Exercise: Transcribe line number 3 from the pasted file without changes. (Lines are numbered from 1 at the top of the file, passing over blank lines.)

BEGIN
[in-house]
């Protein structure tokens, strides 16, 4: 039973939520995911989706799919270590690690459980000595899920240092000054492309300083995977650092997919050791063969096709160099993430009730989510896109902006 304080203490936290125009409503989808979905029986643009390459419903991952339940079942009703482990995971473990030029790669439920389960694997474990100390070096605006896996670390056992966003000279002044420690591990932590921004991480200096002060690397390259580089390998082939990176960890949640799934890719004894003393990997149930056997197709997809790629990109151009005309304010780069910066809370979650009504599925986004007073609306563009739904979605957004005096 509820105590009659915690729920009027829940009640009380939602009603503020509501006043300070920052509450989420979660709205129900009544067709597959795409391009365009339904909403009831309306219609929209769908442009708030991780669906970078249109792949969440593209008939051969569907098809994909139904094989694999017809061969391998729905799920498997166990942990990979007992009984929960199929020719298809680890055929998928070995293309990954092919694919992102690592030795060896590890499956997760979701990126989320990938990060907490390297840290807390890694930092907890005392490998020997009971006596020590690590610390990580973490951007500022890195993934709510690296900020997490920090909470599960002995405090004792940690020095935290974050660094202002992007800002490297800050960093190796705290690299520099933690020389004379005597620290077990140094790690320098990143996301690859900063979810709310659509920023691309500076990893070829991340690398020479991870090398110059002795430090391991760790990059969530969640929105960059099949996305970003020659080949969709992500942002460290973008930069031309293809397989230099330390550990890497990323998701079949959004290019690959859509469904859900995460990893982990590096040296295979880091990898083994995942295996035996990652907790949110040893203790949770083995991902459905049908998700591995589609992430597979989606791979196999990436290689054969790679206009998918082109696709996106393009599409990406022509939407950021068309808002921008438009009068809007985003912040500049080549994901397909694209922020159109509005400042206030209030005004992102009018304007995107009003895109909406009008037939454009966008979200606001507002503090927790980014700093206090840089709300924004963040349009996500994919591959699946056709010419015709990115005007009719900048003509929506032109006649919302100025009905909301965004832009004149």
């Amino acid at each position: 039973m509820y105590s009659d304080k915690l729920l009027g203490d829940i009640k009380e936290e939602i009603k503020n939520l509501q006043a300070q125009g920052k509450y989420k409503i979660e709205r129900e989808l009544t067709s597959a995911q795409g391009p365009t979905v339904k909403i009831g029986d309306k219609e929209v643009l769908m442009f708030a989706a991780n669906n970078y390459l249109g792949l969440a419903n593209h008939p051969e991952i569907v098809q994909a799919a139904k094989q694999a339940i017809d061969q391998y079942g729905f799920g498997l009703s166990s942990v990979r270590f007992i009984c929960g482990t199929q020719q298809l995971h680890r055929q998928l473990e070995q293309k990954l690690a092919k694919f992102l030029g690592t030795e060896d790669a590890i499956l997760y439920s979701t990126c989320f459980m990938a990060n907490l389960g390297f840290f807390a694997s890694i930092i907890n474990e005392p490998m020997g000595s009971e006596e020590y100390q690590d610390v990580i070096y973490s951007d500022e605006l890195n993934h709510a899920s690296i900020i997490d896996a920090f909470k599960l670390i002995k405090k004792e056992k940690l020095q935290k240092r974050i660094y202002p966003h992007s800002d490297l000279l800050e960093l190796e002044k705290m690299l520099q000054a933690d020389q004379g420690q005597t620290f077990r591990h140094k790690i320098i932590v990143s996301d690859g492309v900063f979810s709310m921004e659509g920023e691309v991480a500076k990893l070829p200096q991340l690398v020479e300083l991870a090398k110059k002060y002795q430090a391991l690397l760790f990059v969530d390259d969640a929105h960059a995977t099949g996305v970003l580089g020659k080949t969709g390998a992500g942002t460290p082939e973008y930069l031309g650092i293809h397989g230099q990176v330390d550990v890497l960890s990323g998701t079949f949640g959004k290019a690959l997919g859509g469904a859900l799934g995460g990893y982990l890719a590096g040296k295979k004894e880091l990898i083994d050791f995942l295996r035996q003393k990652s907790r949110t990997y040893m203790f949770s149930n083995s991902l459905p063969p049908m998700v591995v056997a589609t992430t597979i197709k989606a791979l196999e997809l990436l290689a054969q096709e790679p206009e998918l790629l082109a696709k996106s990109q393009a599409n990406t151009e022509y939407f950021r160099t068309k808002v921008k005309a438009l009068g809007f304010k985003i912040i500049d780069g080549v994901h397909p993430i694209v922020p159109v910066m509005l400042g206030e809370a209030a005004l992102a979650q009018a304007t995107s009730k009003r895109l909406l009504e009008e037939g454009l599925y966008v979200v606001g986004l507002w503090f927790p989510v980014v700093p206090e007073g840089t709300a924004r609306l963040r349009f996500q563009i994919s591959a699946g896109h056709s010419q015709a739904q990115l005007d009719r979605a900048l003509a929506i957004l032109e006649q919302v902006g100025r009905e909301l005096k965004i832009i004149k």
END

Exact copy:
């Amino acid at each position: 039973m509820y105590s009659d304080k915690l729920l009027g203490d829940i009640k009380e936290e939602i009603k503020n939520l509501q006043a300070q125009g920052k509450y989420k409503i979660e709205r129900e989808l009544t067709s597959a995911q795409g391009p365009t979905v339904k909403i009831g029986d309306k219609e929209v643009l769908m442009f708030a989706a991780n669906n970078y390459l249109g792949l969440a419903n593209h008939p051969e991952i569907v098809q994909a799919a139904k094989q694999a339940i017809d061969q391998y079942g729905f799920g498997l009703s166990s942990v990979r270590f007992i009984c929960g482990t199929q020719q298809l995971h680890r055929q998928l473990e070995q293309k990954l690690a092919k694919f992102l030029g690592t030795e060896d790669a590890i499956l997760y439920s979701t990126c989320f459980m990938a990060n907490l389960g390297f840290f807390a694997s890694i930092i907890n474990e005392p490998m020997g000595s009971e006596e020590y100390q690590d610390v990580i070096y973490s951007d500022e605006l890195n993934h709510a899920s690296i900020i997490d896996a920090f909470k599960l670390i002995k405090k004792e056992k940690l020095q935290k240092r974050i660094y202002p966003h992007s800002d490297l000279l800050e960093l190796e002044k705290m690299l520099q000054a933690d020389q004379g420690q005597t620290f077990r591990h140094k790690i320098i932590v990143s996301d690859g492309v900063f979810s709310m921004e659509g920023e691309v991480a500076k990893l070829p200096q991340l690398v020479e300083l991870a090398k110059k002060y002795q430090a391991l690397l760790f990059v969530d390259d969640a929105h960059a995977t099949g996305v970003l580089g020659k080949t969709g390998a992500g942002t460290p082939e973008y930069l031309g650092i293809h397989g230099q990176v330390d550990v890497l960890s990323g998701t079949f949640g959004k290019a690959l997919g859509g469904a859900l799934g995460g990893y982990l890719a590096g040296k295979k004894e880091l990898i083994d050791f995942l295996r035996q003393k990652s907790r949110t990997y040893m203790f949770s149930n083995s991902l459905p063969p049908m998700v591995v056997a589609t992430t597979i197709k989606a791979l196999e997809l990436l290689a054969q096709e790679p206009e998918l790629l082109a696709k996106s990109q393009a599409n990406t151009e022509y939407f950021r160099t068309k808002v921008k005309a438009l009068g809007f304010k985003i912040i500049d780069g080549v994901h397909p993430i694209v922020p159109v910066m509005l400042g206030e809370a209030a005004l992102a979650q009018a304007t995107s009730k009003r895109l909406l009504e009008e037939g454009l599925y966008v979200v606001g986004l507002w503090f927790p989510v980014v700093p206090e007073g840089t709300a924004r609306l963040r349009f996500q563009i994919s591959a699946g896109h056709s010419q015709a739904q990115l005007d009719r979605a900048l003509a929506i957004l032109e006649q919302v902006g100025r009905e909301l005096k965004i832009i004149k």